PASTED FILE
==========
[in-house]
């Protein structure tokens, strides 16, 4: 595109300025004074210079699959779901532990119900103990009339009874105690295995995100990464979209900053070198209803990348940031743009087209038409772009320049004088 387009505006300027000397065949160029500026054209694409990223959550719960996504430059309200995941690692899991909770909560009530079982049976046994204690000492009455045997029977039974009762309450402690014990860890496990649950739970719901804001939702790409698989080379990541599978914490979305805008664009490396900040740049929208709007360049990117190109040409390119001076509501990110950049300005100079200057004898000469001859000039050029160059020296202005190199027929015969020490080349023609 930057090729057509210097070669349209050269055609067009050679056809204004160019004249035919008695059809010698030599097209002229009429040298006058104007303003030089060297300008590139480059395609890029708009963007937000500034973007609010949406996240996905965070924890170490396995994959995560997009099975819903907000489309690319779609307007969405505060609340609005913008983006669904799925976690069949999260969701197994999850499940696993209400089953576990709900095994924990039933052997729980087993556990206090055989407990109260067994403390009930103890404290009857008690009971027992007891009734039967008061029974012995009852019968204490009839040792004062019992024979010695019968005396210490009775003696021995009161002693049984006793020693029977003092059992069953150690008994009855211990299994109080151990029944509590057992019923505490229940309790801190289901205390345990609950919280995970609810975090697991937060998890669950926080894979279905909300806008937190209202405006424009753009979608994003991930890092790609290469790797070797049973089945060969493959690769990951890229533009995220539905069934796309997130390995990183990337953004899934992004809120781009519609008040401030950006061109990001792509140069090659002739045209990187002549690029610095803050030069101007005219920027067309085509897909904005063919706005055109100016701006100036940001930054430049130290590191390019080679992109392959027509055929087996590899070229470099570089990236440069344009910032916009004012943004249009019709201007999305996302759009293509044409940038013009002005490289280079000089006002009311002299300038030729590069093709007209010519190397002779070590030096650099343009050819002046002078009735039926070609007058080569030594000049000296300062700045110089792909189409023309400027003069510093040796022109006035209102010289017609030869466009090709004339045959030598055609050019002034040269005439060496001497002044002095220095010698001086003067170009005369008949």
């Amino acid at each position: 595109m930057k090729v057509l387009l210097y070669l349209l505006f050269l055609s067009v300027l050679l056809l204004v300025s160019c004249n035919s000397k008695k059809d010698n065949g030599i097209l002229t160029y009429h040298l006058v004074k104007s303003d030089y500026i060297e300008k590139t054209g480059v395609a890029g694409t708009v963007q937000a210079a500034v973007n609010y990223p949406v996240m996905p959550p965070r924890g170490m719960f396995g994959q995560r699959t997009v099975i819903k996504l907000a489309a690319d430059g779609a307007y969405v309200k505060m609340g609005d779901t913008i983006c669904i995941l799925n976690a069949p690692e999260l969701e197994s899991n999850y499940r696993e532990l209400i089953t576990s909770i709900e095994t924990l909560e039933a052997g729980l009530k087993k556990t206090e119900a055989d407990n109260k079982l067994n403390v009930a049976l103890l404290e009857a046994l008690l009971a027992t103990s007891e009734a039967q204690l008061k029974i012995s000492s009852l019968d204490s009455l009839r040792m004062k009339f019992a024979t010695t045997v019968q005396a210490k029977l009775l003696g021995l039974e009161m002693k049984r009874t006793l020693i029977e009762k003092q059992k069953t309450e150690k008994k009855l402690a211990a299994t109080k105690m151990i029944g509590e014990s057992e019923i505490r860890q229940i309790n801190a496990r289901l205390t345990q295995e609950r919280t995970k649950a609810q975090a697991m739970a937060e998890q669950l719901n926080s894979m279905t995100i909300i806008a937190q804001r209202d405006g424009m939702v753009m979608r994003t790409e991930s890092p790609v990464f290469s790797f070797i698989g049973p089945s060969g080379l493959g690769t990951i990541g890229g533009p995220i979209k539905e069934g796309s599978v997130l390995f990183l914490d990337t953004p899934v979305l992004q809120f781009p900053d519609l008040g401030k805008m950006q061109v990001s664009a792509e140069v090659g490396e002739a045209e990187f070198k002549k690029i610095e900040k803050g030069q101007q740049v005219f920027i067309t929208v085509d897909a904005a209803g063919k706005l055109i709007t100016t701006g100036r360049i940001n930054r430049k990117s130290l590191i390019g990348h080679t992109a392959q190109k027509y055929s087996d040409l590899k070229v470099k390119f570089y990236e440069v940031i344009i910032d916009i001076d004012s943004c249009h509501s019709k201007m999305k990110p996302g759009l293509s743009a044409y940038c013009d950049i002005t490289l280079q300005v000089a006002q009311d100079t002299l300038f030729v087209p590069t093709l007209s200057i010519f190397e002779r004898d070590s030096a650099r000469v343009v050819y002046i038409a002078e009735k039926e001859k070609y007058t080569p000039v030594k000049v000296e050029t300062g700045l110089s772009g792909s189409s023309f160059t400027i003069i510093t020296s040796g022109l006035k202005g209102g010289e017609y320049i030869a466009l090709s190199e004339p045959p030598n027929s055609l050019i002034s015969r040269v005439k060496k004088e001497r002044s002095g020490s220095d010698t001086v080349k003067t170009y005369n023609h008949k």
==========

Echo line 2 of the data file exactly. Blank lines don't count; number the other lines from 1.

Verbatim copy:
């Protein structure tokens, strides 16, 4: 595109300025004074210079699959779901532990119900103990009339009874105690295995995100990464979209900053070198209803990348940031743009087209038409772009320049004088 387009505006300027000397065949160029500026054209694409990223959550719960996504430059309200995941690692899991909770909560009530079982049976046994204690000492009455045997029977039974009762309450402690014990860890496990649950739970719901804001939702790409698989080379990541599978914490979305805008664009490396900040740049929208709007360049990117190109040409390119001076509501990110950049300005100079200057004898000469001859000039050029160059020296202005190199027929015969020490080349023609 930057090729057509210097070669349209050269055609067009050679056809204004160019004249035919008695059809010698030599097209002229009429040298006058104007303003030089060297300008590139480059395609890029708009963007937000500034973007609010949406996240996905965070924890170490396995994959995560997009099975819903907000489309690319779609307007969405505060609340609005913008983006669904799925976690069949999260969701197994999850499940696993209400089953576990709900095994924990039933052997729980087993556990206090055989407990109260067994403390009930103890404290009857008690009971027992007891009734039967008061029974012995009852019968204490009839040792004062019992024979010695019968005396210490009775003696021995009161002693049984006793020693029977003092059992069953150690008994009855211990299994109080151990029944509590057992019923505490229940309790801190289901205390345990609950919280995970609810975090697991937060998890669950926080894979279905909300806008937190209202405006424009753009979608994003991930890092790609290469790797070797049973089945060969493959690769990951890229533009995220539905069934796309997130390995990183990337953004899934992004809120781009519609008040401030950006061109990001792509140069090659002739045209990187002549690029610095803050030069101007005219920027067309085509897909904005063919706005055109100016701006100036940001930054430049130290590191390019080679992109392959027509055929087996590899070229470099570089990236440069344009910032916009004012943004249009019709201007999305996302759009293509044409940038013009002005490289280079000089006002009311002299300038030729590069093709007209010519190397002779070590030096650099343009050819002046002078009735039926070609007058080569030594000049000296300062700045110089792909189409023309400027003069510093040796022109006035209102010289017609030869466009090709004339045959030598055609050019002034040269005439060496001497002044002095220095010698001086003067170009005369008949």